Hacker News new | past | comments | ask | show | jobs | submit login
Sleep hacks (cnet.com)
195 points by RiderOfGiraffes on Nov 30, 2010 | hide | past | web | favorite | 34 comments

I see the title has now been re-written. It used to be more descriptive, and point out that this was a non-scribd link. Now it's been trimmed simply to say it's about sleep hack, and not mentioning the non-scribd aspect.

I find that leaves a slightly bad taste in my mouth. I wish it hadn't been done, but I guess I can understand why.

Hurrah! Thank you fellow scribd-loather. I flagged the other article out of disgust but was annoyed as the topic interests me.

I wouldn't mind just going to the Scribd page and clicking the green 'download' button if they would just let me have the file without extracting my personal details (facebook connect).

That's why I use Bugmenot: http://www.bugmenot.com/view/scribd.com

This submission - http://news.ycombinator.com/item?id=1953615 - is of a document about getting better sleep, and taking control of your sleeping patterns. It's also hosted by scribd.

In the discussion a link was provided to a non-scribd version, so here it is. It's a 1.8MB ZIP of a PDF.

Not trying to give a personal plug (well, maybe a little bit), but I wrote a bed time calculator that might count as a pretty cool 'sleep hack'.

The idea is that it counts backwards in sleep cycles from the time your alarm has to go off so that you wake up during a light phase of sleep. Waking up in light sleep (vs deep sleep) will let you wake up feeling more awake, alert and refreshed.

If you're interested, the URL is http://sleepyti.me

I'd love to hear any comments or suggestions about the page, so if you have any feel free to let me know!

The flaw there is that it's often hard to control when you fall asleep.

There's a watch on the market that monitors your movements in order to spot when you're lightly sleeping. You can set an alarm, and a window of time before that alarm. If, during that window of time, the watch detects you moving, it'll go off then. Otherwise, it'll go off at the specified time even if you're deep asleep.

I believe that there's also an iPhone application that will use the accelerometer to figure out when you're moving the most during the time frame in which you're supposed to wake up. The increased movement implies lighter sleep, and that will trigger the alarm to wake up.

The idea with http://sleepyti.me is basically to emulate this without the need for external hardware. I'm in the same boat as you--that is, I have trouble actually falling asleep sometimes.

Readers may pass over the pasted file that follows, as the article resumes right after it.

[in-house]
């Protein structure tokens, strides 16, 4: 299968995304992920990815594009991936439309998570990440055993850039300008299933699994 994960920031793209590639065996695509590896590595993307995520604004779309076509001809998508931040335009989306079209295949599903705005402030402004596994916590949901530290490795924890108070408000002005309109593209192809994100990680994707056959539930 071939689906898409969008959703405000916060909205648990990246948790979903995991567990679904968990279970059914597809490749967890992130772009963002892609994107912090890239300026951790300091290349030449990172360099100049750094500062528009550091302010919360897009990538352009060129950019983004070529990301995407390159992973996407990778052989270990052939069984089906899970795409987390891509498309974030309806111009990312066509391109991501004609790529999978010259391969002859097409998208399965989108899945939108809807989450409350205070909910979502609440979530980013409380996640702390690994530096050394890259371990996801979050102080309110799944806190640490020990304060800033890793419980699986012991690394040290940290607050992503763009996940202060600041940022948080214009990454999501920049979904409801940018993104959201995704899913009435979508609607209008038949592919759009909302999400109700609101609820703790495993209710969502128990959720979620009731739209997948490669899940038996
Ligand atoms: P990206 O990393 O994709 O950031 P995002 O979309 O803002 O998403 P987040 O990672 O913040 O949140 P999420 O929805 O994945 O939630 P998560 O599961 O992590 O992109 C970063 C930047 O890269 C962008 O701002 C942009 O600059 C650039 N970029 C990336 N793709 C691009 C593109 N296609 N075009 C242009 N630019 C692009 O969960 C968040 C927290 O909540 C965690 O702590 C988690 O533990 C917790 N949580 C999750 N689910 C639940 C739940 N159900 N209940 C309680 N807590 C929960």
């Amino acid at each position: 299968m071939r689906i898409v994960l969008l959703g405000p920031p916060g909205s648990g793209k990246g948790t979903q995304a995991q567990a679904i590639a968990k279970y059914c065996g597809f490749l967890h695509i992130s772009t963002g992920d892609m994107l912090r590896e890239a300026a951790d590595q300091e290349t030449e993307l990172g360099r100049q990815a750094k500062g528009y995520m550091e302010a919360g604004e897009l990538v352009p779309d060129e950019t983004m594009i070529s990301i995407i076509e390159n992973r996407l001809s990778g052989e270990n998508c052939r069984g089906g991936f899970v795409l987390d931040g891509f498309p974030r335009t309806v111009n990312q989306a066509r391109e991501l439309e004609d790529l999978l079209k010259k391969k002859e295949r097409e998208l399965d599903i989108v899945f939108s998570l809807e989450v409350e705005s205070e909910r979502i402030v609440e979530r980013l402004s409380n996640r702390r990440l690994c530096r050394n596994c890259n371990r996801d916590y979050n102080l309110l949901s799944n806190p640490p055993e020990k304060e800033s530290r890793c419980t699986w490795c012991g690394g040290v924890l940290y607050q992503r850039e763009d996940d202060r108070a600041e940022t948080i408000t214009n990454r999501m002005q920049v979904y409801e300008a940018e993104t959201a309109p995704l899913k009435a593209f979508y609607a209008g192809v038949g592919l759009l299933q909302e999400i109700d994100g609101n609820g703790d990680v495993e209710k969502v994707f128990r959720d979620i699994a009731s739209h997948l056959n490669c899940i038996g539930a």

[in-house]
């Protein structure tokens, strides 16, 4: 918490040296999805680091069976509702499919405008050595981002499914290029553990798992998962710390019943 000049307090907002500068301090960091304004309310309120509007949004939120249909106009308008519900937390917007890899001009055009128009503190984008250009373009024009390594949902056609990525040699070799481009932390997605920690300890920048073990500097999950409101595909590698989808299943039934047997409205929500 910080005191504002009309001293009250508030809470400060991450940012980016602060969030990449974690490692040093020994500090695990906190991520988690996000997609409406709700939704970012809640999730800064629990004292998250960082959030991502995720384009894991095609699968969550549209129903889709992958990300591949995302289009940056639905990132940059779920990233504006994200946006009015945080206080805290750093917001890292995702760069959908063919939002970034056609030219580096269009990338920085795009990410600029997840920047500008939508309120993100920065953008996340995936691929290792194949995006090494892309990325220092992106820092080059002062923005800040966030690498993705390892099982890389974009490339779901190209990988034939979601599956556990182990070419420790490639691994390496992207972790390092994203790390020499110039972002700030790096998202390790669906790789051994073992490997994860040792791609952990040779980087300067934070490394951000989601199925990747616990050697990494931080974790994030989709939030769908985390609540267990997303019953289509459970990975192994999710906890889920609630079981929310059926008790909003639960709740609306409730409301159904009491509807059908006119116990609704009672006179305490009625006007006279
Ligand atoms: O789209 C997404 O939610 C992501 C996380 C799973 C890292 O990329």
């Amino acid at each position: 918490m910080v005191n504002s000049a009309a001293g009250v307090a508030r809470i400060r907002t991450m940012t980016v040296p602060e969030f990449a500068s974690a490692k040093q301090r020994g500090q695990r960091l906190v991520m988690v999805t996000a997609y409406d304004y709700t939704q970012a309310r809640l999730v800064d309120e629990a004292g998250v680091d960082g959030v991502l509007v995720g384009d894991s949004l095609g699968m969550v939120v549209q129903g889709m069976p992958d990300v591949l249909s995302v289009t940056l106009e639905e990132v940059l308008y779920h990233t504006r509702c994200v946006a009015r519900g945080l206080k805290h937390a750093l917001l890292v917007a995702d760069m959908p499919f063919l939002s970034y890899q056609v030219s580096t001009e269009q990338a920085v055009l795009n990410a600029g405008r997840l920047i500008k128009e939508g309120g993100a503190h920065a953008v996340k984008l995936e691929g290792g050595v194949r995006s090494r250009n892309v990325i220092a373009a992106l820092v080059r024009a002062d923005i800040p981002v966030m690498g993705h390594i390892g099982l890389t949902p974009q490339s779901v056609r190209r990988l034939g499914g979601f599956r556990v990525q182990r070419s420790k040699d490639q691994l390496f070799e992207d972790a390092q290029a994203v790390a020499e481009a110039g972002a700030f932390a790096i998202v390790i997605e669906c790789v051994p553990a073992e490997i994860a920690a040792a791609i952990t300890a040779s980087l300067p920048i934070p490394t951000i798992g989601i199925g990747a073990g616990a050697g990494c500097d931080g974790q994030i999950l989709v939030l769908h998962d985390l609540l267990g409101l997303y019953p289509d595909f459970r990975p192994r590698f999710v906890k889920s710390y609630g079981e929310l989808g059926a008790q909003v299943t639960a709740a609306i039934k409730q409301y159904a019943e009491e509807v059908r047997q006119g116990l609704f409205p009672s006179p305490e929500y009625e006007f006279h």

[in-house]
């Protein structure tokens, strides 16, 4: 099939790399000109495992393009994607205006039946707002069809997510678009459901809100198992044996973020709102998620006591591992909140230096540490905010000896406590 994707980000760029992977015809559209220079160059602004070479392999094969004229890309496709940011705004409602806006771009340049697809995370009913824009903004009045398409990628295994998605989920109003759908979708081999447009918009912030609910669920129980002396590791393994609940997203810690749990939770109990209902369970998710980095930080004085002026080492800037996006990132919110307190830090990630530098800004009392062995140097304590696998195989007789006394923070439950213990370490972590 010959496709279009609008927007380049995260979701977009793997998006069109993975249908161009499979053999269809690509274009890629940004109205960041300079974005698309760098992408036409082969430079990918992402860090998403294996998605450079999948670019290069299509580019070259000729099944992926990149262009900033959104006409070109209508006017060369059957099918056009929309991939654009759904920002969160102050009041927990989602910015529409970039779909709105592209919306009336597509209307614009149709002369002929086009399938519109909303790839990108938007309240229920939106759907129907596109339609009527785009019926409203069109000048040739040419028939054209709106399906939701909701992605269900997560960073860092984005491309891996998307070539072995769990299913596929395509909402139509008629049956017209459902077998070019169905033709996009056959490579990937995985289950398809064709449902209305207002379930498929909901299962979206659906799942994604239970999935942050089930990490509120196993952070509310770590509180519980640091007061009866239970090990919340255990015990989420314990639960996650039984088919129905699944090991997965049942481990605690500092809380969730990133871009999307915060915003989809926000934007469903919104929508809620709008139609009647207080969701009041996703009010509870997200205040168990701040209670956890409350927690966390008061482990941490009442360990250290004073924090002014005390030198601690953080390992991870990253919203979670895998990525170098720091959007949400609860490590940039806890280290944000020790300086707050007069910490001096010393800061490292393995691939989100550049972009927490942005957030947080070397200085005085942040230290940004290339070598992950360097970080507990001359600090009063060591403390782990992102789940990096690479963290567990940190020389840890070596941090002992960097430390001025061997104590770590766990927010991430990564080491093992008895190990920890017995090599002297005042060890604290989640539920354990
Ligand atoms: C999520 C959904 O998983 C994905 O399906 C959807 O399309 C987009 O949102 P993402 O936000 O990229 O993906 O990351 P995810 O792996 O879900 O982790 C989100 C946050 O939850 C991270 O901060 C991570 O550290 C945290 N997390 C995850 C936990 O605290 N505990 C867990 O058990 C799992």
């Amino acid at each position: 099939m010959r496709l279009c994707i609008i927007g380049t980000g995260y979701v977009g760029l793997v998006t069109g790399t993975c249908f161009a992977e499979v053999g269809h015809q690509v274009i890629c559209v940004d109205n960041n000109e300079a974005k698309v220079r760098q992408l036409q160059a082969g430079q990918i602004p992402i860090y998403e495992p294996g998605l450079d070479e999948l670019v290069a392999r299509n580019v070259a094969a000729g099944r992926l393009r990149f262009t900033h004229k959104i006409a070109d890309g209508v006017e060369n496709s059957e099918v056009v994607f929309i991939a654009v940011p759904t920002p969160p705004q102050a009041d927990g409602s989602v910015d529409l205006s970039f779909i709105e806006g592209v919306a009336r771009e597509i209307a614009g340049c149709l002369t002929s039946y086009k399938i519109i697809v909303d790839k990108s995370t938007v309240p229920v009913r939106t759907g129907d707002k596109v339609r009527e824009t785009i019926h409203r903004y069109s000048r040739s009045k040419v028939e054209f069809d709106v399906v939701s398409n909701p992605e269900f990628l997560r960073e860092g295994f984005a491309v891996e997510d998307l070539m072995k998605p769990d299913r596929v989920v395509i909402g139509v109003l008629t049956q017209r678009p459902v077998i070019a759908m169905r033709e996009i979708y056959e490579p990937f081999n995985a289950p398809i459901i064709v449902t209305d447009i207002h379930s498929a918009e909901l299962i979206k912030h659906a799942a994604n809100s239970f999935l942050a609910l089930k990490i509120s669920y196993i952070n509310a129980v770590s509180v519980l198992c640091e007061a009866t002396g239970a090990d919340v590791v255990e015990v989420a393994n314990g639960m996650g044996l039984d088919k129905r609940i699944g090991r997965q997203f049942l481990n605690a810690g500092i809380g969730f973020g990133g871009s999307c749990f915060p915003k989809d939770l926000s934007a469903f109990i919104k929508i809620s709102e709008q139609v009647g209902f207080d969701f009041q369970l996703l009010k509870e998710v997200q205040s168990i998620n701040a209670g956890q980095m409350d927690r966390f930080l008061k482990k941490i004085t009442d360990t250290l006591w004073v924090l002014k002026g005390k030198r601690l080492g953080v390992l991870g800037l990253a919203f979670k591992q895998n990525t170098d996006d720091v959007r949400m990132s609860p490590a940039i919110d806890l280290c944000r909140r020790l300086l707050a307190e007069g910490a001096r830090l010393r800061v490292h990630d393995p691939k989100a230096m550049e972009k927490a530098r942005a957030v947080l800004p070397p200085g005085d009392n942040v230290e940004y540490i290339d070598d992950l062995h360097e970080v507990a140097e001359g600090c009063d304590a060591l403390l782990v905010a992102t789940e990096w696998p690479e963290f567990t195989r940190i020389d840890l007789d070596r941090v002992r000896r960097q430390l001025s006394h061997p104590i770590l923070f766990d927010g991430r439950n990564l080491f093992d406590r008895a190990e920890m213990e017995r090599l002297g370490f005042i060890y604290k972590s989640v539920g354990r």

I originally had 'time to fall asleep' option that would allow the user to specify how long it usually took to fall asleep. Unfortunately, no one really ever used it. It's a lot easier to say "the average human takes fourteen minutes to fall asleep," than to try to calculate that in beforehand.

My advice is to give yourself a half hour or so to fall asleep. If it's been longer than that and you're still awake, get up, walk around, go back to bed in 15 minutes (and recalculate from sleepyti.me!). Research says that laying in bed longer than a half hour while awake will actually make insomnia worse. If you're sitting in bed for over a half an hour every night, you might consider talking to a doctor about sleep aids. It helps me sleep better just to know that I could take an Ambien if I need to.

It assumes everyone has a sleep cycle of 90 minutes, but I believe sleep cycles get shorter through the night.

I've heard interesting comments from both sides of this issue. Some people say that sleep cycles get longer as the night goes on, while others say that they get gradually shorter.

Although I was originally going to try to compensate for this variation, I instead decided to go with the average sleep cycle times instead. There is always going to be some variance in the length of cycles (usually between about 75 minutes and about 110 minutes), but the average is pretty well documented to be about an hour and a half.

Although it's definitely true that some people will have drastically differently timed sleep cycles, this is usually due to some other neurological condition. My theory is that short of that, the law of averages will help me out :)

Well, suppose I need to get up at 07:30. It advises me to go to sleep at 22:30, which is 9 hours, or 6 cycles. If I'm out by just 10 minutes, that's an hour.

So perhaps I should go to sleep at 21:30. Or at 23:30.

There's a big difference.